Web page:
Spay and Neuter Services
There are so many benefits to spaying or neutering your pets – including helping to reduce animal shelter populations, protection against some serious health problems, curbing many of the behavioral problems associated with the mating instinct, and avoiding costs associated with pet pregnancy and the resulting litter. Our healthcare team strongly believes that responsible pet ownership begins with having your new pet spayed or neutered if they are not already.
Spaying refers to the ovariohysterectomy, or the removal of portions of the reproductive system of a female so she cannot get pregnant and give birth. Spaying is a very routine surgical procedure for our veterinarians, and it carries a minimal risk for serious medical complications.
- Your veterinarian will utilize general anesthesia and pain management to avoid any discomfort during the procedure.
- The Certified Veterinary Technicians will monitor your pet’s breathing and heart rate, oxygen levels, blood pressure, plane of anesthesia, and overall health during the anesthetic procedure.
- The surgeon uses a surgical CO2 laser instead of the traditional scalpel blade to make a small incision in your pet’s abdomen and removes the ovaries, fallopian tubes and uterus The laser reduces swelling, reduces bleeding, and improves healing.
- The incision is closed with sutures and a therapeutic laser is used after the surgery to encourage healing and pain relief.
- Your veterinarian can also provide post-operative instructions for you to follow. Although a spay could result in some discomfort right after surgery, your veterinarian will take various measures for pain relief.
Neutering refers to the castration, or the removal of the testicles of a male so that he cannot impregnate a female. Our veterinarians routinely perform safe and effective neutering procedures for or patients, which entails:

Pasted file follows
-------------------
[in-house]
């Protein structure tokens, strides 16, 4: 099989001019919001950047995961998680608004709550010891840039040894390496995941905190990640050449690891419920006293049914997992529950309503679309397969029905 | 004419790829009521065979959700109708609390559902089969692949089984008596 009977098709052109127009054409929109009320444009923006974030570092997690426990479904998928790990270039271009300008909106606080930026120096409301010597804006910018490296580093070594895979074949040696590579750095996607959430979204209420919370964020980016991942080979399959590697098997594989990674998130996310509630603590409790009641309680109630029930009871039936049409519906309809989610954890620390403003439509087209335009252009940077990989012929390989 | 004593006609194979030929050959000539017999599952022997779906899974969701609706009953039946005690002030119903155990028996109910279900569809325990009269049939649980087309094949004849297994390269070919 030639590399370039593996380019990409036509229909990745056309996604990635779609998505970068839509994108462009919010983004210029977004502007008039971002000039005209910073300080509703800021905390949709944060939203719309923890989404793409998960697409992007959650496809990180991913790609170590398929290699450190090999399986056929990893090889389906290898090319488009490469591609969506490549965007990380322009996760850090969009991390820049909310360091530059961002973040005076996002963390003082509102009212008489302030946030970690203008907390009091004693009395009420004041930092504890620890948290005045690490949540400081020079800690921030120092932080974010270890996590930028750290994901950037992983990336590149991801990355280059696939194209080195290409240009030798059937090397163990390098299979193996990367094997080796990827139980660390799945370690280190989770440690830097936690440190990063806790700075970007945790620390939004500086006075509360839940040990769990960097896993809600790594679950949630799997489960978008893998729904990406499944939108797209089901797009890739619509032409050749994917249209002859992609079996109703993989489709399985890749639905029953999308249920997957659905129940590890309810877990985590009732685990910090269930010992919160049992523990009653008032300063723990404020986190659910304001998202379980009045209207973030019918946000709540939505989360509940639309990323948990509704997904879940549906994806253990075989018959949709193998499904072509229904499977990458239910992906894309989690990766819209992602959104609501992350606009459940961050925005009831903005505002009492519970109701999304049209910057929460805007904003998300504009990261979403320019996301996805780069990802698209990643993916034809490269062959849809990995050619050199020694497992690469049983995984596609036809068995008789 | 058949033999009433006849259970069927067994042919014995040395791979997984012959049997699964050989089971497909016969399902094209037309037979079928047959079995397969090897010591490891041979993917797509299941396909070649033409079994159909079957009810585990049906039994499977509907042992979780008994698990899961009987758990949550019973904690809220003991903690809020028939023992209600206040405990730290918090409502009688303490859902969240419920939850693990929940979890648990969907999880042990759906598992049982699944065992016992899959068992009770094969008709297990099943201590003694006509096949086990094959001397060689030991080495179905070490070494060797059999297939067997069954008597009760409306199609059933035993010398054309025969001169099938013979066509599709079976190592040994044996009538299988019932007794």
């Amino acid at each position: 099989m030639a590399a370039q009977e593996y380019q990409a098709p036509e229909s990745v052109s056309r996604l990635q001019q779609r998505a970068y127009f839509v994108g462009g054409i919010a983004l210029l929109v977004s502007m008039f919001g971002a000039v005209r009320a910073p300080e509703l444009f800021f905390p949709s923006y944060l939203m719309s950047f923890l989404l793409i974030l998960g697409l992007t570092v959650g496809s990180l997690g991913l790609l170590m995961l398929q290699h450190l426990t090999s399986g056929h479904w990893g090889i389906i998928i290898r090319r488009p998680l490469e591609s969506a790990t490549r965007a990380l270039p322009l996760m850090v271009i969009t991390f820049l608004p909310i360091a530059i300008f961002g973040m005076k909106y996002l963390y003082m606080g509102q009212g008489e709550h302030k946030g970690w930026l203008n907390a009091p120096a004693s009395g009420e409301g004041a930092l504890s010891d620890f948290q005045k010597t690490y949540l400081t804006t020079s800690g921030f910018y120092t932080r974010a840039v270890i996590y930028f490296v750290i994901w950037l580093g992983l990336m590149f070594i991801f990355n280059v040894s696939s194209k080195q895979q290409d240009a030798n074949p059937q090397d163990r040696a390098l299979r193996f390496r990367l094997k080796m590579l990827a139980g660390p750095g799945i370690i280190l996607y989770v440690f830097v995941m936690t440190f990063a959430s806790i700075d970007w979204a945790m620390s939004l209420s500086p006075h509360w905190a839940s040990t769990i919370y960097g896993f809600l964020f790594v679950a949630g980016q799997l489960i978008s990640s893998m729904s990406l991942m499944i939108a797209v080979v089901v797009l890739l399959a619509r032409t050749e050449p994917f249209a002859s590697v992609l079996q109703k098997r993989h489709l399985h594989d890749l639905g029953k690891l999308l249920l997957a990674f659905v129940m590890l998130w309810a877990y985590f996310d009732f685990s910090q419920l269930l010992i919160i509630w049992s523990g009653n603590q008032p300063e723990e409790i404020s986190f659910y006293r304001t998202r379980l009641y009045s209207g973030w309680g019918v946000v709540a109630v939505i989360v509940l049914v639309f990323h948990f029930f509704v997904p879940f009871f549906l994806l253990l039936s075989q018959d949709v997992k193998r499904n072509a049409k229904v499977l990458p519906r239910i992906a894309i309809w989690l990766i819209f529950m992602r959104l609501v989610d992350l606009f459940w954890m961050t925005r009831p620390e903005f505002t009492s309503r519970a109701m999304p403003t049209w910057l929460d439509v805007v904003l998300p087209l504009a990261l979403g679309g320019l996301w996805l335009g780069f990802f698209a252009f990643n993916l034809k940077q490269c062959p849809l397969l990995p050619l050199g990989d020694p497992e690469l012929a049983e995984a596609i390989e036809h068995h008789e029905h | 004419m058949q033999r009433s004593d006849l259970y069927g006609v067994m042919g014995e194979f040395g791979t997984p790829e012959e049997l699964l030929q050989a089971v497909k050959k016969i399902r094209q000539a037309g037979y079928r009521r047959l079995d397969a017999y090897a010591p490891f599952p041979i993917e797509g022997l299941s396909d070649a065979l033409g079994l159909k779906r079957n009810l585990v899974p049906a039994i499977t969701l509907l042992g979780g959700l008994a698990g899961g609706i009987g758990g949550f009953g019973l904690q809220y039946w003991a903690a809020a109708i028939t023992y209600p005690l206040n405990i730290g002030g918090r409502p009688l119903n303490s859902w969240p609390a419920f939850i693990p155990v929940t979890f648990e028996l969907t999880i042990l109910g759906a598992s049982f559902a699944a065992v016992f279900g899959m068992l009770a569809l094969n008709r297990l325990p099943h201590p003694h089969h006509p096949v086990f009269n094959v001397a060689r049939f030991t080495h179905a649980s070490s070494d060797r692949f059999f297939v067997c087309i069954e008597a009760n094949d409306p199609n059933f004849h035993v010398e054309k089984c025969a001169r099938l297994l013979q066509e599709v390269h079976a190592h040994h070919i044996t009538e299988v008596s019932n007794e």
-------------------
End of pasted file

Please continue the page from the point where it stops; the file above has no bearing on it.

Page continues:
- Our veterinarian will use general anesthesia and pain management for the procedure to avoid any discomfort.
- The Certified Veterinary Technician monitors his breathing and heart rate oxygen levels, blood pressure, plane of anesthesia, and overall health during the anesthetic procedure
- The surgeon uses a surgical CO2 laser instead of the traditional scalpel blade in the front of the scrotum and each testicle is removed and the blood supply and vas deferens (spermatic cord) are tied off.
- The veterinarian closes the incision with surgical glue or sutures. A therapeutic laser is used after the surgery to encourage healing and pain relief.
- Your veterinarian will provide postoperative instructions for you to follow. Although neutering could result in some discomfort right after surgery, your veterinarian will take various measures for pain relief.
Spaying and Neutering Recovery:
- Providing your pet with a quiet place to recover indoors and away from other animals.
- Keep your pet indoors and attempt to limit running and jumping.
- Preventing your pet from licking the incision site, which may cause infection, by monitoring them and utilizing an E-collar if licking can not be prevented otherwise.
- Checking the incision site daily to confirm proper healing. Looking for any redness, swelling or discharge at the surgery site, or if the incision is open, contacting your veterinarian.
Also, call your veterinarian if your pet is lethargic, has a decreased appetite, is vomiting, and has diarrhea, or if you have any other concerns following surgery.
If you are concerned about spaying or neutering your pet, we urge you to ask the veterinarian at your next visit for help making an informed and responsible decision